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Tammy Waddell spent 25 years of her life trying to do whatever she could to help students in need. The retired elementary school teacher even made sure that mission would continue after her death.
Waddell died from colon cancer at the age of 58 on June 9, and her final wish was honored at her funeral in Georgia three days later when more than 100 backpacks full of supplies for needy students were donated in lieu of flowers.
Her cousin, Dr. Brad Johnson, posted a photo taken by McDonald and Son Funeral Home and Crematory of the touching scene featuring the backpacks lined along the pews, writing that Waddell was "a teacher to the end."
A group of about 100 teachers she had worked with over the years served as honorary pallbearers at her funeral.
The donations will be given to kids in need through the school district's Project Connect, an annual event where teachers visit the homes of their students to deliver backpacks.
"What made her special was that she truly loved and care for her students,'' Johnson told TODAY. "As many said, she was ready to give a hug to a student in need, just like she was to give supplies to a student in need. She has inspired many people, including myself."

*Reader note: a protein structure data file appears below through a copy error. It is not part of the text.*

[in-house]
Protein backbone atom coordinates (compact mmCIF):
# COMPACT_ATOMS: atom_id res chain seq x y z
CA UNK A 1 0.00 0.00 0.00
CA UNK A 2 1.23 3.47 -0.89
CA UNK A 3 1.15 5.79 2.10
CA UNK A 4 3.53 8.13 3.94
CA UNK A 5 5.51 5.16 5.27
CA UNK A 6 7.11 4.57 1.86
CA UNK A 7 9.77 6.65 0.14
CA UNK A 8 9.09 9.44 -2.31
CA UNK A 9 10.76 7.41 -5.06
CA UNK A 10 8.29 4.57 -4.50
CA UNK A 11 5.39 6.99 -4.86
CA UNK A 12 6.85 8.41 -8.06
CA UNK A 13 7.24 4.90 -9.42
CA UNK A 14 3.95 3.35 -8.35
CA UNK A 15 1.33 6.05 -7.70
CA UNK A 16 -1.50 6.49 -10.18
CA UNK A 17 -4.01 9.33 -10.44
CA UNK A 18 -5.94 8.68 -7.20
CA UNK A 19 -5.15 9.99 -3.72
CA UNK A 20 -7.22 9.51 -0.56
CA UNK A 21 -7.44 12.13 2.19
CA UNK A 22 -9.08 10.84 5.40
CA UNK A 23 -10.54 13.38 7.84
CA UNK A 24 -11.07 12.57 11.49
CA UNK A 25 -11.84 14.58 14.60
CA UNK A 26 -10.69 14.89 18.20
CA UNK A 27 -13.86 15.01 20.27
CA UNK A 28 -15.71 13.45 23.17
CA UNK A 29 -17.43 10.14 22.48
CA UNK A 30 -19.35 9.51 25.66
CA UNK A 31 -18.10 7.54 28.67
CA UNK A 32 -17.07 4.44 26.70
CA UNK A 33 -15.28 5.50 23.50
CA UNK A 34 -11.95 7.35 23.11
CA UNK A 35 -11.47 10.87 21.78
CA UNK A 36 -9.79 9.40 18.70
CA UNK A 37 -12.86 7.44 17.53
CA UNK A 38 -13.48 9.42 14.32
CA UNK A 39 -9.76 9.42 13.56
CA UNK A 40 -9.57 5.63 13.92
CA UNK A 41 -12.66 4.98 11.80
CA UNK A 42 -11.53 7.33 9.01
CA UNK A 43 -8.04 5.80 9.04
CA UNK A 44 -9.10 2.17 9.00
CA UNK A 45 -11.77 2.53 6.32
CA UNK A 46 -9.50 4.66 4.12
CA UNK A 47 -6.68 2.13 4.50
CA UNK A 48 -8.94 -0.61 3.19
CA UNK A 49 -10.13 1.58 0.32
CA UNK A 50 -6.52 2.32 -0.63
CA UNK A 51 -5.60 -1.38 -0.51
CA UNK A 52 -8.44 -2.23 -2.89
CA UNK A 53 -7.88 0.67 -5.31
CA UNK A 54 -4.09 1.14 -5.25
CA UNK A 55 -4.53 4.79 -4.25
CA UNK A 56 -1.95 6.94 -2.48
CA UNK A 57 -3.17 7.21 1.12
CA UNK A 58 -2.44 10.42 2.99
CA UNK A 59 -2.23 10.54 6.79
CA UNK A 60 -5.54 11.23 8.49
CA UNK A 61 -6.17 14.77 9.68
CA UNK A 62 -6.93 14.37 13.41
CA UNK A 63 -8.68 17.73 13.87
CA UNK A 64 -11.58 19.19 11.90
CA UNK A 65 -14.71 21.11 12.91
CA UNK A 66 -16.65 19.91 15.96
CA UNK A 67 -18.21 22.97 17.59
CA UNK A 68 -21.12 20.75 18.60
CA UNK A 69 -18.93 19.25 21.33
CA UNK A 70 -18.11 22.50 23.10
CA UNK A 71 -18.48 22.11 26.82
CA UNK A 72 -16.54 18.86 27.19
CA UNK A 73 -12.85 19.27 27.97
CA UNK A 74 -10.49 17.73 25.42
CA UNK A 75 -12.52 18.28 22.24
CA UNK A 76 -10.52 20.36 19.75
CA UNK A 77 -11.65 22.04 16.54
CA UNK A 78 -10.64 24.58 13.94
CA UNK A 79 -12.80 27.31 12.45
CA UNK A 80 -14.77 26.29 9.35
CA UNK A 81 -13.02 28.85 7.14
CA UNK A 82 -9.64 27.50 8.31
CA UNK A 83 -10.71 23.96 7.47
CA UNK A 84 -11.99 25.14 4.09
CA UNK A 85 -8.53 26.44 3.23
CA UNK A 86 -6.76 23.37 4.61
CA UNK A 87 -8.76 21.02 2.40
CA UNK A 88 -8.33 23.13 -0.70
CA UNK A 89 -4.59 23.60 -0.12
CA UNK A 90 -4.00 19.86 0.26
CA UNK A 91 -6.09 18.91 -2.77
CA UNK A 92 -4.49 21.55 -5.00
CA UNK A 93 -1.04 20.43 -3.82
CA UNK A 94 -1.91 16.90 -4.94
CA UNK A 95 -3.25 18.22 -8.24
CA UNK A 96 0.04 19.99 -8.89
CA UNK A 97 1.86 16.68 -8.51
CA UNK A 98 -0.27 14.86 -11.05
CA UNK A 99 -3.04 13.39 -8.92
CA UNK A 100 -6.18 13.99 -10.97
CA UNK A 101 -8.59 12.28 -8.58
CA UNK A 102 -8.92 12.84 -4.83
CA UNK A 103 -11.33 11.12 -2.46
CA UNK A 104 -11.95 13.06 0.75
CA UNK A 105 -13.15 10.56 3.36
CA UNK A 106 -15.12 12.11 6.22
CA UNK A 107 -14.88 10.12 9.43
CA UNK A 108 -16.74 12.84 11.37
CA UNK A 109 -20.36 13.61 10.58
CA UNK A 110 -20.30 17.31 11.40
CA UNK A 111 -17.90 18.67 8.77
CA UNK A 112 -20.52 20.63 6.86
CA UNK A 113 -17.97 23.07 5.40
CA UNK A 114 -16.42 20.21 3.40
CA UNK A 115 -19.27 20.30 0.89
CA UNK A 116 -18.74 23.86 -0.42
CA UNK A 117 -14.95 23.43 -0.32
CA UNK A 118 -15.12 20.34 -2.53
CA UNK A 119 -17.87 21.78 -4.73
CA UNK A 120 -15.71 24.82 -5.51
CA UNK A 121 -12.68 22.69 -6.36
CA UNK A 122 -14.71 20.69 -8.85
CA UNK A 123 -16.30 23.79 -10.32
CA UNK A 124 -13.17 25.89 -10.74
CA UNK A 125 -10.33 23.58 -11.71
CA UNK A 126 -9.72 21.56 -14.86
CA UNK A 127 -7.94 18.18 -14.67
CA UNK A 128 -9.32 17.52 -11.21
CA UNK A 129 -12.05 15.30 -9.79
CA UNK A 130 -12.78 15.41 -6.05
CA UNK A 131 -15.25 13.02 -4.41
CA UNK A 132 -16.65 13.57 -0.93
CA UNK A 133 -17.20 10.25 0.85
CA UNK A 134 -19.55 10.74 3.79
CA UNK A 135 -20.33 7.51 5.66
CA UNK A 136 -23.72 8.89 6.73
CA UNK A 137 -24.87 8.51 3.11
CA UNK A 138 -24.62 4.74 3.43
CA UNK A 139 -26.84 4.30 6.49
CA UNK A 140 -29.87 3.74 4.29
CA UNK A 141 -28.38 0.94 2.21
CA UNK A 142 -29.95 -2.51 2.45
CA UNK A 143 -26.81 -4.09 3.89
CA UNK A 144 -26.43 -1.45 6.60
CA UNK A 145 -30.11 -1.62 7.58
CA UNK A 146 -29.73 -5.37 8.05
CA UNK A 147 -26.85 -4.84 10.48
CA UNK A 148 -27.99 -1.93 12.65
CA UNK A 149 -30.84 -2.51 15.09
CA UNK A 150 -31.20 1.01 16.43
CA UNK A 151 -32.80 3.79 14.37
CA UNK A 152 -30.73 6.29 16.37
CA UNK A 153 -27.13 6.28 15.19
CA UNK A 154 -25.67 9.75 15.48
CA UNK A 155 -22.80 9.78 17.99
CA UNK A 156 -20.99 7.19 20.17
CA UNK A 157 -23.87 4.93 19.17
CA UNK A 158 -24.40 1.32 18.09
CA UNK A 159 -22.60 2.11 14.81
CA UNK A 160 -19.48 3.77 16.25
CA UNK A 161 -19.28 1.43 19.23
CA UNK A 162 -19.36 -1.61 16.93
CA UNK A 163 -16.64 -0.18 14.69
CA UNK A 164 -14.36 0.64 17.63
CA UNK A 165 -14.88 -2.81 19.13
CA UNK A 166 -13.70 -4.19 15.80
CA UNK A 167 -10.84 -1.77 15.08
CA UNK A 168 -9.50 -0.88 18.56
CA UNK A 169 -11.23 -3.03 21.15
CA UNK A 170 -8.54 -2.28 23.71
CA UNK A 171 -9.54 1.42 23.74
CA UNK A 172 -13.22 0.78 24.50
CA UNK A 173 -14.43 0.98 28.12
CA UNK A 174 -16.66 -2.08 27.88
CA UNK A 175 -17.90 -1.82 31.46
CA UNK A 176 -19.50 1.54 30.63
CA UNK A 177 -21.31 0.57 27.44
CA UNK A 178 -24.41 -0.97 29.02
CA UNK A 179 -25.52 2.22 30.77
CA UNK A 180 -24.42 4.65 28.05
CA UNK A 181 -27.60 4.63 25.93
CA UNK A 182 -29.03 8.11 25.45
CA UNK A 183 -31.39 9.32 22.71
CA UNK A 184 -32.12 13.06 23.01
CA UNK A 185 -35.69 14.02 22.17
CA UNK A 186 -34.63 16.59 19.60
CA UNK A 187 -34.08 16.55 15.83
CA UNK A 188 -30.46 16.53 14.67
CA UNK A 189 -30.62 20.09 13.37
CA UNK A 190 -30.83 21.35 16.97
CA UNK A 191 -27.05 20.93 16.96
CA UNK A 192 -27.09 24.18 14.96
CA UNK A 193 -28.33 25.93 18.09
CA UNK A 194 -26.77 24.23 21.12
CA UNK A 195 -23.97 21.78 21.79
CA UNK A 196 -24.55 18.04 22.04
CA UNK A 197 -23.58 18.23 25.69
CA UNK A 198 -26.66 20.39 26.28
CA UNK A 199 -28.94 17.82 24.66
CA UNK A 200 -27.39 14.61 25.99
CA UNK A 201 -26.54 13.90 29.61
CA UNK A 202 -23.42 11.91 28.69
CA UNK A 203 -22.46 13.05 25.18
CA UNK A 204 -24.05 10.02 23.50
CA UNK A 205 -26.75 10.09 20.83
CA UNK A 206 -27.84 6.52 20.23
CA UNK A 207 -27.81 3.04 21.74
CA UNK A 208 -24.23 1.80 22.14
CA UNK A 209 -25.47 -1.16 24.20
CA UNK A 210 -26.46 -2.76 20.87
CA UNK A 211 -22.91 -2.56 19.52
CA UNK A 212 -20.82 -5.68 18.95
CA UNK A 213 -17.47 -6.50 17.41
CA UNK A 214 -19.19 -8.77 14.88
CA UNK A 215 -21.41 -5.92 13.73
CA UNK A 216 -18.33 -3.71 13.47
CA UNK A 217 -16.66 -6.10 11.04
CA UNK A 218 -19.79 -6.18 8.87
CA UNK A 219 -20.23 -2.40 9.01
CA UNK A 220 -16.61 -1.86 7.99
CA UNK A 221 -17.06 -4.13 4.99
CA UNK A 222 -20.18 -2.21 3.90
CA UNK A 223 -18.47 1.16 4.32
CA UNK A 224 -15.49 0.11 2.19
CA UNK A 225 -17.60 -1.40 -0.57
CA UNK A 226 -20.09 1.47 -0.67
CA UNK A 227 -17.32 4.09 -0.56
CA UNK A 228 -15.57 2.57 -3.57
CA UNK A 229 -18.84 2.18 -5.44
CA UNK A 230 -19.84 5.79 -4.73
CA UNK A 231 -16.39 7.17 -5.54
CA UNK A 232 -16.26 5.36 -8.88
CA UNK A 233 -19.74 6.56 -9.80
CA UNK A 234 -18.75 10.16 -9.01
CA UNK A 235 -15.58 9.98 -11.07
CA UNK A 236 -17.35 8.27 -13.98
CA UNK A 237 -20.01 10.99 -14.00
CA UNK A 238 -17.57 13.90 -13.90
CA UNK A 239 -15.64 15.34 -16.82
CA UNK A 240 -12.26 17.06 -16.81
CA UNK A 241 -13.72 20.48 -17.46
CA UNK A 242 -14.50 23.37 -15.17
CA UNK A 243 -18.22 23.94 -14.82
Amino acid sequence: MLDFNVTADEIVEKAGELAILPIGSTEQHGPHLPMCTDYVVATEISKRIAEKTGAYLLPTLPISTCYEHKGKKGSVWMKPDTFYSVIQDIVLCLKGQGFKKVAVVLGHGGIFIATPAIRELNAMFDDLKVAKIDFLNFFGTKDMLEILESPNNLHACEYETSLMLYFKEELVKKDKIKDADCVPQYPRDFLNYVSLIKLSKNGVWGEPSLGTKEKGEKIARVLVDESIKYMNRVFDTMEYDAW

Waddell had previously been in remission from an earlier bout of colon cancer before learning from doctors in August that it had returned. Two weeks before her death, she asked for the donation of backpacks instead of flowers.
Waddell began her career as a paraprofessional and teacher in 1987 and worked at three different elementary schools in the Forsyth County school district before recently retiring. In 2003, she was named the Forsyth County Schools elementary teacher of the year.
"Tammy was a servant leader that loved children,'' Jennifer Caracciolo, Forsyth County Schools spokesperson, told TODAY in an email. "The generous backpack/supplies donations in her memory is a touching tribute."
Waddell is survived by her husband, Mike, as well as her two children and four grandchildren. One of her sons is a teacher and so are both of her daughters-in-law, according to Johnson.
"I think the pictures have gone viral because her story touches the soul of humanity,'' Johnson said. "Her final lesson was to be of service to others. I would say her last lesson was well taught."
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